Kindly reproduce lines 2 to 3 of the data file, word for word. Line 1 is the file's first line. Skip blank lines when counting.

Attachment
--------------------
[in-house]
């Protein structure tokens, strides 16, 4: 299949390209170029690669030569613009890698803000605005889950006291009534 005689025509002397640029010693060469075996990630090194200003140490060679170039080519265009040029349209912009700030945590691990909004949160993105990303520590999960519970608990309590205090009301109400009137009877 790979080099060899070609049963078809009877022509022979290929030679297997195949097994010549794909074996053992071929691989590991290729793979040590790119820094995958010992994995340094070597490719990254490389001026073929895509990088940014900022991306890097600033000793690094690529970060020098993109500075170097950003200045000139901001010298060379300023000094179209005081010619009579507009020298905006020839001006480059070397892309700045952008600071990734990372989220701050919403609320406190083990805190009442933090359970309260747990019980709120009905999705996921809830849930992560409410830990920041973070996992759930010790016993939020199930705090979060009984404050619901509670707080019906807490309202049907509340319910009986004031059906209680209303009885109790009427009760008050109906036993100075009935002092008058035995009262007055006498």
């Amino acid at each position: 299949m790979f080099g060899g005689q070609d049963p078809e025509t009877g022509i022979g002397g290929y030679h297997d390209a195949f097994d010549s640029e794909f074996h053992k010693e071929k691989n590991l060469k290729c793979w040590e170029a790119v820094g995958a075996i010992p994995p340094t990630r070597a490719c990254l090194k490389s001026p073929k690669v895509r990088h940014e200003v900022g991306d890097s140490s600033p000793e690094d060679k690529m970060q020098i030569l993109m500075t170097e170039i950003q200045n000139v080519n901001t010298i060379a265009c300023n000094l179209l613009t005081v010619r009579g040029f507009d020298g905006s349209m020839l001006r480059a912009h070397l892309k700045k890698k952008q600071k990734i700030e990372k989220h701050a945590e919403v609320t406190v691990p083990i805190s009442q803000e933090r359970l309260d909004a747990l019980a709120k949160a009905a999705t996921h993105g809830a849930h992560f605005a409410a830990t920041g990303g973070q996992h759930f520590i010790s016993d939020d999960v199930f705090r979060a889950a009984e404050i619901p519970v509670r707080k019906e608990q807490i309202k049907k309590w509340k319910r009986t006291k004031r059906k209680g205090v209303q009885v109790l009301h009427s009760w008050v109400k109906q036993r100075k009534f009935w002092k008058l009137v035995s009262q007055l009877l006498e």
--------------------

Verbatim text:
């Protein structure tokens, strides 16, 4: 299949390209170029690669030569613009890698803000605005889950006291009534 005689025509002397640029010693060469075996990630090194200003140490060679170039080519265009040029349209912009700030945590691990909004949160993105990303520590999960519970608990309590205090009301109400009137009877 790979080099060899070609049963078809009877022509022979290929030679297997195949097994010549794909074996053992071929691989590991290729793979040590790119820094995958010992994995340094070597490719990254490389001026073929895509990088940014900022991306890097600033000793690094690529970060020098993109500075170097950003200045000139901001010298060379300023000094179209005081010619009579507009020298905006020839001006480059070397892309700045952008600071990734990372989220701050919403609320406190083990805190009442933090359970309260747990019980709120009905999705996921809830849930992560409410830990920041973070996992759930010790016993939020199930705090979060009984404050619901509670707080019906807490309202049907509340319910009986004031059906209680209303009885109790009427009760008050109906036993100075009935002092008058035995009262007055006498």
């Amino acid at each position: 299949m790979f080099g060899g005689q070609d049963p078809e025509t009877g022509i022979g002397g290929y030679h297997d390209a195949f097994d010549s640029e794909f074996h053992k010693e071929k691989n590991l060469k290729c793979w040590e170029a790119v820094g995958a075996i010992p994995p340094t990630r070597a490719c990254l090194k490389s001026p073929k690669v895509r990088h940014e200003v900022g991306d890097s140490s600033p000793e690094d060679k690529m970060q020098i030569l993109m500075t170097e170039i950003q200045n000139v080519n901001t010298i060379a265009c300023n000094l179209l613009t005081v010619r009579g040029f507009d020298g905006s349209m020839l001006r480059a912009h070397l892309k700045k890698k952008q600071k990734i700030e990372k989220h701050a945590e919403v609320t406190v691990p083990i805190s009442q803000e933090r359970l309260d909004a747990l019980a709120k949160a009905a999705t996921h993105g809830a849930h992560f605005a409410a830990t920041g990303g973070q996992h759930f520590i010790s016993d939020d999960v199930f705090r979060a889950a009984e404050i619901p519970v509670r707080k019906e608990q807490i309202k049907k309590w509340k319910r009986t006291k004031r059906k209680g205090v209303q009885v109790l009301h009427s009760w008050v109400k109906q036993r100075k009534f009935w002092k008058l009137v035995s009262q007055l009877l006498e």